final String[] planes1 = new String[] { "A320", "B738", "A321", "A319", "B77W", "B737", "A333", "A332" };
final Integer[] quantities = new Integer[] { 10, 12, 34, 45, 12, 43, 5, 2 };

These are two different arrays with different element types. In this data set, we're registering, as an example, how many airplanes of each model are stored in the warehouse. Let's now run unit tests on them:

assertThat(planes1).hasSize(8);
assertThat(quantities).hasSize(8);

With this, we've proven that both arrays have eight elements and that the length property returns the correct number of elements for each array.

2.3. Comparing Arrays with Arrays.equals

So far we only compared arrays based on their object identities. On the other hand, to check if two arrays are equal in terms of their contents, Java provides the Arrays.equals static method. This method will iterate through the arrays, per position in parallel, and apply the == operator, for every pair of elements.

Let's create two different arrays with the same String literals in exactly the same order:

String[] planes1 = new String[] { "A320", "B738", "A321", "A319", "B77W", "B737", "A333", "A332" };
String[] planes2 = new String[] { "A320", "B738", "A321", "A319", "B77W", "B737", "A333", "A332" };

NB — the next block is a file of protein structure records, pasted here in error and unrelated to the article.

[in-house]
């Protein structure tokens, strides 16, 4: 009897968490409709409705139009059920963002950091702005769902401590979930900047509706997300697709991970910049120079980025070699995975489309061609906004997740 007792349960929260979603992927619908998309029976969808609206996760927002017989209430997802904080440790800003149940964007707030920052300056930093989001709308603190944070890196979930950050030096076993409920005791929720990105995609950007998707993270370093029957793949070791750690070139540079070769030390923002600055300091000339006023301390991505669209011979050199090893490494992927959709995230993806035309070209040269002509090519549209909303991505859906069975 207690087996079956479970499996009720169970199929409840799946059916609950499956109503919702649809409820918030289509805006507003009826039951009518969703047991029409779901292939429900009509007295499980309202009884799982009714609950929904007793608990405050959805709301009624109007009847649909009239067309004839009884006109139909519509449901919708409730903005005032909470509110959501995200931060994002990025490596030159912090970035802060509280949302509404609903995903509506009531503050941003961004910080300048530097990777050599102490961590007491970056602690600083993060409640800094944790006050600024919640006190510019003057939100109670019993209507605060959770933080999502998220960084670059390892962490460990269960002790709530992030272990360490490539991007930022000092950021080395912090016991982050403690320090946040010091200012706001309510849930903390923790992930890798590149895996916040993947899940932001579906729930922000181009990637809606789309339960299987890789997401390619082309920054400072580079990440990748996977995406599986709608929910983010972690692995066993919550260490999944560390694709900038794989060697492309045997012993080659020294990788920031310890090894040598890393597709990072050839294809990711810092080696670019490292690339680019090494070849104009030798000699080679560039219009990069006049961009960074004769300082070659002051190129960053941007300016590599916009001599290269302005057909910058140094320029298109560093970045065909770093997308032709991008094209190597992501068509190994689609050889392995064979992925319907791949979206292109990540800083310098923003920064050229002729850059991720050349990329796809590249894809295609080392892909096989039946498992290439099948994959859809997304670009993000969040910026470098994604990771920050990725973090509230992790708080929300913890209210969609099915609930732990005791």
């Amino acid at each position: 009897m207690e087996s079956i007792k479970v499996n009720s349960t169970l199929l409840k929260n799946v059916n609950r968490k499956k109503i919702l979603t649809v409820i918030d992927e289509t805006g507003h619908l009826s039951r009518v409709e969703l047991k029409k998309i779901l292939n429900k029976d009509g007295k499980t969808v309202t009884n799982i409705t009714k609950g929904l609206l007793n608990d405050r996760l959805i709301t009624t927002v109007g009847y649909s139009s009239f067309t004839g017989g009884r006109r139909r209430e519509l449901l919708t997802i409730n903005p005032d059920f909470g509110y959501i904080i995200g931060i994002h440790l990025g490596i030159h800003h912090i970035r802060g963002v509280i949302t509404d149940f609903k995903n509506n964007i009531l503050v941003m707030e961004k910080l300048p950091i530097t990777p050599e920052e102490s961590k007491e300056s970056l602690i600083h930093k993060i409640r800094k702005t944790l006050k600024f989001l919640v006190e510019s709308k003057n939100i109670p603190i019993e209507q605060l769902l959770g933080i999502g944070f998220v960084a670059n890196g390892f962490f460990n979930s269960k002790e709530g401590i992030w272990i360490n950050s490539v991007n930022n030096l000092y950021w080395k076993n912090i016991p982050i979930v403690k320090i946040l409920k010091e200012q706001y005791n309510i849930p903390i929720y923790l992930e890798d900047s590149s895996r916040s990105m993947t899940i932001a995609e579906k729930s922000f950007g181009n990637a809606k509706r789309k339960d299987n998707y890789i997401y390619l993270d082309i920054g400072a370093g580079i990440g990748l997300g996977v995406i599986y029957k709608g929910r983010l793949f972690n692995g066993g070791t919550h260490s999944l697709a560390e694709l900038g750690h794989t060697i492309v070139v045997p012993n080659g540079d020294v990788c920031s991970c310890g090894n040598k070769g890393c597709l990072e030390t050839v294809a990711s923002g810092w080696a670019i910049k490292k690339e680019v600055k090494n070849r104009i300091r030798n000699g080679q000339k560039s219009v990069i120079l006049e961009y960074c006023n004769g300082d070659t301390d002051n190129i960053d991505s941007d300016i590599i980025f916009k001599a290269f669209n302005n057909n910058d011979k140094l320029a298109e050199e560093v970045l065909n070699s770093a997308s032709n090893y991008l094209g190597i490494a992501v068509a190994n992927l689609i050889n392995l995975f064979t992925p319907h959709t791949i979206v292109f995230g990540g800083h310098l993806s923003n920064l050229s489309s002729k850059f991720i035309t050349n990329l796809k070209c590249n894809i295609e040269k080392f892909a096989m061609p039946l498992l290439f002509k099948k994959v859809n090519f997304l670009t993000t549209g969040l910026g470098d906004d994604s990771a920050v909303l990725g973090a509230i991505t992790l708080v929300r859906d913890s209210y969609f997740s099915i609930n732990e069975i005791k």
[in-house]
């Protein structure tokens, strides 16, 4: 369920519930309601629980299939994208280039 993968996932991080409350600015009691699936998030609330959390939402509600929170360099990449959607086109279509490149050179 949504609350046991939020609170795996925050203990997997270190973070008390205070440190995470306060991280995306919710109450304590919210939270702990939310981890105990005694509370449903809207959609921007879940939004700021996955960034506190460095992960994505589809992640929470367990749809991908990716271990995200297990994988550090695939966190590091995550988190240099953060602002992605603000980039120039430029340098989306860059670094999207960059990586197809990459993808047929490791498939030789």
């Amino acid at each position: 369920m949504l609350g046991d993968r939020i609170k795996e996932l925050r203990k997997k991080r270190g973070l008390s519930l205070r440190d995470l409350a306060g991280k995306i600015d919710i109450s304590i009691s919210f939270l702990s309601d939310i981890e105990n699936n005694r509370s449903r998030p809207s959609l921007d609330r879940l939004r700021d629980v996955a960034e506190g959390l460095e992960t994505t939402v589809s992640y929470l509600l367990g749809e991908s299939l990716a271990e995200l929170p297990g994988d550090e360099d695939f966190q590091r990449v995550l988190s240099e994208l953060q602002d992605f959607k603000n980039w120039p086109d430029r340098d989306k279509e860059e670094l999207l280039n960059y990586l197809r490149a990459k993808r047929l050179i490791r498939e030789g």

And now, let's assert that they're equal:

assertThat(Arrays.equals(planes1, planes2)).isTrue();

If we change the order of the values of the second array:

String[] planes1 = new String[] { "A320", "B738", "A321", "A319", "B77W", "B737", "A333", "A332" };
String[] planes2 = new String[] { "B738", "A320", "A321", "A319", "B77W", "B737", "A333", "A332" };

We'll get a different result:

assertThat(Arrays.equals(planes1, planes2)).isFalse();

2.4. Comparing Arrays with Arrays.deepEquals

Using the == operator is easy if we're using simple types in Java. These could be primitive types or String literals. A comparison between arrays of Objects can be more complicated. The reason behind this is fully explained in our Arrays.deepEquals article. Let's see an example.

First, let's start with a Plane class:

public class Plane {
    private final String name;
    private final String model;

    // getters and setters
}

And, let's implement the hashCode and equals methods:

@Override
public boolean equals(Object o) {
    if (this == o)
        return true;
    if (o == null || getClass() != o.getClass())
        return false;
    Plane plane = (Plane) o;
    return Objects.equals(name, plane.name) && Objects.equals(model, plane.model);
}

@Override
public int hashCode() {
    return Objects.hash(name, model);
}

Secondly, let's create the following two-element arrays:

Plane[][] planes1 
  = new Plane[][] { new Plane[]{new Plane("Plane 1", "A320")}, new Plane[]{new Plane("Plane 2", "B738") }};
Plane[][] planes2 
  = new Plane[][] { new Plane[]{new Plane("Plane 1", "A320")}, new Plane[]{new Plane("Plane 2", "B738") }};

Let's now see if they are true, deeply equal arrays:

assertThat(Arrays.deepEquals(planes1, planes2)).isTrue();

To make sure that our comparison works as  expected, let's now change the order of our last array:

Plane[][] planes1